In general terms “research misconduct” includes falsification or fabrication of data and plagiarism (FFP), violations of policies on the ethical treatment of human subjects and animals, and misuse of agency funds. The agencies have a common set of policies in place to deal with each of these. While the institutions and the agencies play a role in providing an environment that is conducive to promoting integrity and accountability, individual researchers bear the primary responsibility for their behaviour.
The responsibilities of grant and award holders are outlined in application instructions, the Tri-Agency Framework: Responsible Conduct of Research, other agency policies, award guides and the Tri-Agency Financial Administration Guide.
The following are examples of cases the Agencies dealt with over the last few years. In accordance with the federal Privacy Act, the agencies do not disclose the identity of individuals involved.
Case No. 1
The university informed the agency of an allegation of academic fraud which resulted in an investigation concluding that certain published experiments had not been conducted, and that the results were fabricated. The researcher resigned from the university, nonetheless, the university imposed sanctions against him and he will never be considered for any future position or any other interaction with the university.
The agency declared the applicant ineligible to apply for or hold agency funding, and to participate in the peer review process, on an indefinite basis.
Case No. 2
Staff noted that two Postgraduate Scholarship applications included the same text in the proposed research and the research experience sections. These were both “direct” applications and no university was involved. While the agencies do not carry out investigations, in cases where there is no institution involved, the agencies will review the material available to them. Following a review of the application and a Web search, the agency determined that information was taken verbatim from various Internet sites without the appropriate references.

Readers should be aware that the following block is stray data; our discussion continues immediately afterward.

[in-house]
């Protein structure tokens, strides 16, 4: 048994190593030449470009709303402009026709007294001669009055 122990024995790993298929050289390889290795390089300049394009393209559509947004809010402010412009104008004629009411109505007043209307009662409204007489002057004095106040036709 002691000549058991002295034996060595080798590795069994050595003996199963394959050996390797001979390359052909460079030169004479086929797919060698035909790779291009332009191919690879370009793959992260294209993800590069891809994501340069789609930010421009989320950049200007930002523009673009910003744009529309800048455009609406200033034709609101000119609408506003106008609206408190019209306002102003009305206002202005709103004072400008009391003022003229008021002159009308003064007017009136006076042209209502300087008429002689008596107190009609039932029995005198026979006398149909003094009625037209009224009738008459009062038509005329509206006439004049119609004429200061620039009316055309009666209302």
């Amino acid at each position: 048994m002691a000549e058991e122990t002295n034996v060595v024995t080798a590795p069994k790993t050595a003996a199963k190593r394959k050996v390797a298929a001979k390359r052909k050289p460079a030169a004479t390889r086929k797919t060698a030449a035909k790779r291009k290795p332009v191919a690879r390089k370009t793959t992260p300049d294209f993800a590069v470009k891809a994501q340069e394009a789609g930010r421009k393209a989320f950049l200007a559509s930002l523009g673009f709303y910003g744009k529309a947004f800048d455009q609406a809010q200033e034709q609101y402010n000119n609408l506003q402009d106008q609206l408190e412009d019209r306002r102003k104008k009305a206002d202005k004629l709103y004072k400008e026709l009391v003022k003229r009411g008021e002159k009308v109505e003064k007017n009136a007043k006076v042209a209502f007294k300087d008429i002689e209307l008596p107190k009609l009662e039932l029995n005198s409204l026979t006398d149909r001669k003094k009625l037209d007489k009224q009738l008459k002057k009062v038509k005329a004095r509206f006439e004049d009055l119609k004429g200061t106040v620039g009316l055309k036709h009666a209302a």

Both applicants were declared ineligible to apply or hold agency funding for three years and a strongly worded letter of reprimand was sent from the agency.
Case No. 3
During the peer review process, a reviewer noticed similarities between a researcher’s grant application and a manuscript published by a former student without references of the source.
The institution investigated and concluded that the respondent plagiarized in the grant application. The institution responded by taking disciplinary and administrative measures, including the issuance of a letter of reprimand to be retained on file for a period of five years and the requirement to take a course in research ethics.
The agency decided that the researcher was ineligible to apply for future agency funding, as applicant, co-applicant, collaborator or in any other capacity, for a period of two years; and was permanently ineligible to serve on any of the agency’s committees.
Case No. 4
A researcher alleged that a doctoral student at a Canadian institution fabricated, falsified and misrepresented data in a research study. The institution conducted an investigation and concluded that research misconduct had occurred. As a result, the institution suspended the student for five years.
The agency decided that the student was ineligible to apply for future agency funding, as applicant, co-applicant, collaborator or in any other capacity, for a period of five years.
Case No. 5
The institution informed the agency of the results of an inquiry of research misconduct which concluded that several papers listed as published or “in press” in the applicant’s curriculum vitae and/or in other documents and grant applications, were not found in the published literature. The institution took action and rescinded an award related to the researcher; the researcher wrote formal letters of apology acknowledging his actions and taking full responsibility for his behaviour; and the institution administration will take the findings into consideration in future merit increases and promotion.
The agency declared the applicant ineligible to apply for or hold agency funding, and to participate in the peer review process, for a period of five years and was declared ineligible indefinitely to hold or apply for funding for one specific program.